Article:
It has been a tumultuous time for American sugarbeet and sugarcane growers, both for the market and for sugar policy.
During the past year we have gone from strong prices to menacing oversupply and a price collapse. We have also gone from having a five-year farm bill nearly complete in 2012, to having to start over from scratch in 2013.
Before going into more detail, here's a bit of background on the U.S. sugar industry.
We are one of a very few countries to have large, efficient beet and cane industries. We grow beets in 11 states, mostly northern tier, and cane in four southern states, Florida, Hawaii, Louisiana and Texas. We are the world's fifth-largest sugar producer; a little more than half our sugar production is from beets (Figure 1). Our industry generates 142,000 jobs and nearly $20 billion in annual economic activity.
We are proud of the fact that LMC International's rankings for 2010-11 placed the U.S. as 20th lowest cost of the 95 sugar-producing countries or regions they studied, with our beet industry the lowest cost of all beet producers. Since, like European producers, we face some of the world's highest, and costliest, government standards for protecting workers, consumers and the environment-our achievement is all the more impressive in a sugar world dominated by developing countries.
We have been through wrenching consolidation, brought about by years of low market prices and rising input costs. Since 1985, more than half of our beet or cane processing operations have closed, 53 in all. During this period all of the surviving beet processing operations have been purchased cooperatively by their beet growers. Had it not been for this grower investment, all these beet factories likely would have closed.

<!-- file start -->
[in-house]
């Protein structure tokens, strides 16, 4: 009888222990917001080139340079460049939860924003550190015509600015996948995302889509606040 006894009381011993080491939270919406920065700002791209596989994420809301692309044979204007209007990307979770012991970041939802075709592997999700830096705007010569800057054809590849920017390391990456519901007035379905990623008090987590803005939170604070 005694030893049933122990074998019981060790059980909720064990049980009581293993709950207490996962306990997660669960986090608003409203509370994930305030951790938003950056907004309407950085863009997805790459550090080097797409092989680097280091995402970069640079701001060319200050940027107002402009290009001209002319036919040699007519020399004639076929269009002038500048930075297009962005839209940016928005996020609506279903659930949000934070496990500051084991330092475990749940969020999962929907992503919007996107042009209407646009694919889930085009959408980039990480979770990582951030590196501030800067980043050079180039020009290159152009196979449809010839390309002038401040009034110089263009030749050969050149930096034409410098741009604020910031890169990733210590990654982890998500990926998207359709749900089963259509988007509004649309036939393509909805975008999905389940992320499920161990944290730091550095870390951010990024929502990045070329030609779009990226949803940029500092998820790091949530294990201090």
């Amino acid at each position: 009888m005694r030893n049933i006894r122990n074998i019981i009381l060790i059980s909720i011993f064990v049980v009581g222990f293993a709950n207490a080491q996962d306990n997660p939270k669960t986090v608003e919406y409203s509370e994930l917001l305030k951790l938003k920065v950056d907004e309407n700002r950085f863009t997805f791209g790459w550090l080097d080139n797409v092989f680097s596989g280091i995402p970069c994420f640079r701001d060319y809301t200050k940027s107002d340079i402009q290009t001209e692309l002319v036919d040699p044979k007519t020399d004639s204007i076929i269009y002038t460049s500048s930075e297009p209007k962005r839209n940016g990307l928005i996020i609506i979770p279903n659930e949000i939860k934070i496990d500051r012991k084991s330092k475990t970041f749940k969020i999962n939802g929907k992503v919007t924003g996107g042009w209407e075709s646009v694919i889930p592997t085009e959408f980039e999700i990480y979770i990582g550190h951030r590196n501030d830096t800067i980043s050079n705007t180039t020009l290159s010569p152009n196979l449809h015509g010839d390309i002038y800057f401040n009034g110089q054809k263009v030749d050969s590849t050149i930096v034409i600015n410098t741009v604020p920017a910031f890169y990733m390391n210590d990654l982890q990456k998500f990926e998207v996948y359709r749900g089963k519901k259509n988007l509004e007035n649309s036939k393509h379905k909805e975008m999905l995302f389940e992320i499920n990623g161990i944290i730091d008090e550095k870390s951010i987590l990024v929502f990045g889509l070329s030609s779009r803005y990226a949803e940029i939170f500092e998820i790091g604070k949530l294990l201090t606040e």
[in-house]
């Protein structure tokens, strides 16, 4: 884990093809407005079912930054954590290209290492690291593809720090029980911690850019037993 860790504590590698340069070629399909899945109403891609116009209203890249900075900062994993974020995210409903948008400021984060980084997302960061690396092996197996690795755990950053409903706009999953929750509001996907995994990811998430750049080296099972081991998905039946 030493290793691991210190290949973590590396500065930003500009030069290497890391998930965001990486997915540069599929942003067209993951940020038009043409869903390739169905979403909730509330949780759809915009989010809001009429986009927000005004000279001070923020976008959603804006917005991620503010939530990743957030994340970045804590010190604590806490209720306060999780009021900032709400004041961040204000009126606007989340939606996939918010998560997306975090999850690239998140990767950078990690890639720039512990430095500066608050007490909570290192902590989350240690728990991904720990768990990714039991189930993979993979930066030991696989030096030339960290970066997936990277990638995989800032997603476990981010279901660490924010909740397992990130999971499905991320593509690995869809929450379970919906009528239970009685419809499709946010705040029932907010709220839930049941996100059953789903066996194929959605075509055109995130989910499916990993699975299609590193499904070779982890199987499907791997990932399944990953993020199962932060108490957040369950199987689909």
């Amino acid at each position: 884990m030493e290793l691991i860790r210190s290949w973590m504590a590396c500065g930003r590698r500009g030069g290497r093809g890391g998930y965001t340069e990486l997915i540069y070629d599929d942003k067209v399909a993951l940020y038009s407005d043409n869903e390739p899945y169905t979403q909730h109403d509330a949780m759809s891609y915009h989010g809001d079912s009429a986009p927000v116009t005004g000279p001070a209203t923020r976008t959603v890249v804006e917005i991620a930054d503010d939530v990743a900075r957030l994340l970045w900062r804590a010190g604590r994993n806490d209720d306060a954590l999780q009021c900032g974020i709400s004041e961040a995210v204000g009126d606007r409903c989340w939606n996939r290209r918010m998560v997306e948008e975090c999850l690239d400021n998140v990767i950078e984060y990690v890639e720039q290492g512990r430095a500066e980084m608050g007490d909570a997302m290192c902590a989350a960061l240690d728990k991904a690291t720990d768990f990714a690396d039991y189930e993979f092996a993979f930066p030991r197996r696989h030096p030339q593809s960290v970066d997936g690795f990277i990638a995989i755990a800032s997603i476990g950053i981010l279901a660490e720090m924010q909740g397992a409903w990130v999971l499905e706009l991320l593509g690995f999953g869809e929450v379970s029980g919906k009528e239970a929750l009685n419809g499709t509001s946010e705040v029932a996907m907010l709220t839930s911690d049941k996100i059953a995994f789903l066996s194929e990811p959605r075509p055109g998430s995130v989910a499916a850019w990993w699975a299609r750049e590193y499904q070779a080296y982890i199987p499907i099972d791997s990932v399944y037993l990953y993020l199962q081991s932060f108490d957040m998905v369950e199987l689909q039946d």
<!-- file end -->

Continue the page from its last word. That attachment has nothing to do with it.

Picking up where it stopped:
We are also proud of U.S. sugar policy, which has operated at zero cost to U.S. taxpayers since 2002. The government uses domestic marketing allotments and import tariffs to balance supply and demand and maintain market stability. This has been particularly challenging since 2008 when, under the provisions of the North American Free Trade Agreement (NAFTA), Mexico gained unlimited duty-free access to the U.S. sugar market.
In addition to Mexico's free access, we guarantee access to 40 countries under the WTO and, under separate agreements, to Central American countries (CAFTA), Colombia, Peru and Panama. These access concessions exceed 1.3 million metric tons, and are provided regardless of actual U.S. market needs. As a result, we are consistently among the world's largest sugar importing countries (Figure 2).
During 1982-2008, U.S. wholesale refined sugar prices rarely strayed from a range of 25-29 cents per pound. General price inflation during this extended low-price period was 123 percent, which took a terrible toll on U.S. sugar operations.
During 2010 and 2011, however, the spike in world sugar prices drove U.S. prices to 30-year highs, averaging close to 54 cents/lb. This gave our remaining producers a chance to pay down some debt and re-invest for more difficult times in the future.